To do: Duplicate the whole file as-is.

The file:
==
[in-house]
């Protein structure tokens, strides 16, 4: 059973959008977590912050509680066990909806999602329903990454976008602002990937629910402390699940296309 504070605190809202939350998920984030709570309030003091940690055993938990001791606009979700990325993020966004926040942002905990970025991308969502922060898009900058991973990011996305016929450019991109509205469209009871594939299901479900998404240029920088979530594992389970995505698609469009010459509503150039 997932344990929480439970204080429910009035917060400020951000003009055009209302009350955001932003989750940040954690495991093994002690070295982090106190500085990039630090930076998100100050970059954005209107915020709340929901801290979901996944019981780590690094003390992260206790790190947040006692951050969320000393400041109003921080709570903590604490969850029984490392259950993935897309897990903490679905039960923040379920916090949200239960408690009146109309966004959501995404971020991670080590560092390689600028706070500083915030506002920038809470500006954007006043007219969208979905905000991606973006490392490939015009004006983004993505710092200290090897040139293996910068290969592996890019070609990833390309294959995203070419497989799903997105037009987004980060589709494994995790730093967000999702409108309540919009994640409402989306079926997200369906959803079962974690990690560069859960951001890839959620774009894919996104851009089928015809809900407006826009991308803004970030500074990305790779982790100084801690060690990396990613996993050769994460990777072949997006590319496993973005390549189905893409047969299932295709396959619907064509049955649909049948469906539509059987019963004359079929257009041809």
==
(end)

[in-house]
């Protein structure tokens, strides 16, 4: 059973959008977590912050509680066990909806999602329903990454976008602002990937629910402390699940296309 504070605190809202939350998920984030709570309030003091940690055993938990001791606009979700990325993020966004926040942002905990970025991308969502922060898009900058991973990011996305016929450019991109509205469209009871594939299901479900998404240029920088979530594992389970995505698609469009010459509503150039 997932344990929480439970204080429910009035917060400020951000003009055009209302009350955001932003989750940040954690495991093994002690070295982090106190500085990039630090930076998100100050970059954005209107915020709340929901801290979901996944019981780590690094003390992260206790790190947040006692951050969320000393400041109003921080709570903590604490969850029984490392259950993935897309897990903490679905039960923040379920916090949200239960408690009146109309966004959501995404971020991670080590560092390689600028706070500083915030506002920038809470500006954007006043007219969208979905905000991606973006490392490939015009004006983004993505710092200290090897040139293996910068290969592996890019070609990833390309294959995203070419497989799903997105037009987004980060589709494994995790730093967000999702409108309540919009994640409402989306079926997200369906959803079962974690990690560069859960951001890839959620774009894919996104851009089928015809809900407006826009991308803004970030500074990305790779982790100084801690060690990396990613996993050769994460990777072949997006590319496993973005390549189905893409047969299932295709396959619907064509049955649909049948469906539509059987019963004359079929257009041809």